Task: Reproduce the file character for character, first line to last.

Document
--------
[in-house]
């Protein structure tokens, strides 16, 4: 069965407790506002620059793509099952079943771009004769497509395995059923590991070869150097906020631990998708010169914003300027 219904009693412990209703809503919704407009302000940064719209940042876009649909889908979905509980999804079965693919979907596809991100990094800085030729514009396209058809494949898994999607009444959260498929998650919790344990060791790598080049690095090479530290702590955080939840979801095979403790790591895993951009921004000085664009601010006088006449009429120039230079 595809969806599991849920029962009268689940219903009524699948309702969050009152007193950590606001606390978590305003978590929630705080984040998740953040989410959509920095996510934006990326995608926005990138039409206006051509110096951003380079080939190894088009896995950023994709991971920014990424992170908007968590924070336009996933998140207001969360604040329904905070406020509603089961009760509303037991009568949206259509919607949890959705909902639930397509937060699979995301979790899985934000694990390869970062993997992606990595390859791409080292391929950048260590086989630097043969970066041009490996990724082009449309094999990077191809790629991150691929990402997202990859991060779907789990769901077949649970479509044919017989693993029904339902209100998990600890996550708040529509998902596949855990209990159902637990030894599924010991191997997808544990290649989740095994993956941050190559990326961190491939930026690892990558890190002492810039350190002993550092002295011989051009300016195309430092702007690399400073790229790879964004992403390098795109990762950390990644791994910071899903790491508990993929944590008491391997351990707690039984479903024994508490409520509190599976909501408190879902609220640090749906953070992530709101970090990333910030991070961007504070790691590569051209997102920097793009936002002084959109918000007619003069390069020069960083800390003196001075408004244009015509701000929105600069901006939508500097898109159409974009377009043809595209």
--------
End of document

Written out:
[in-house]
């Protein structure tokens, strides 16, 4: 069965407790506002620059793509099952079943771009004769497509395995059923590991070869150097906020631990998708010169914003300027 219904009693412990209703809503919704407009302000940064719209940042876009649909889908979905509980999804079965693919979907596809991100990094800085030729514009396209058809494949898994999607009444959260498929998650919790344990060791790598080049690095090479530290702590955080939840979801095979403790790591895993951009921004000085664009601010006088006449009429120039230079 595809969806599991849920029962009268689940219903009524699948309702969050009152007193950590606001606390978590305003978590929630705080984040998740953040989410959509920095996510934006990326995608926005990138039409206006051509110096951003380079080939190894088009896995950023994709991971920014990424992170908007968590924070336009996933998140207001969360604040329904905070406020509603089961009760509303037991009568949206259509919607949890959705909902639930397509937060699979995301979790899985934000694990390869970062993997992606990595390859791409080292391929950048260590086989630097043969970066041009490996990724082009449309094999990077191809790629991150691929990402997202990859991060779907789990769901077949649970479509044919017989693993029904339902209100998990600890996550708040529509998902596949855990209990159902637990030894599924010991191997997808544990290649989740095994993956941050190559990326961190491939930026690892990558890190002492810039350190002993550092002295011989051009300016195309430092702007690399400073790229790879964004992403390098795109990762950390990644791994910071899903790491508990993929944590008491391997351990707690039984479903024994508490409520509190599976909501408190879902609220640090749906953070992530709101970090990333910030991070961007504070790691590569051209997102920097793009936002002084959109918000007619003069390069020069960083800390003196001075408004244009015509701000929105600069901006939508500097898109159409974009377009043809595209």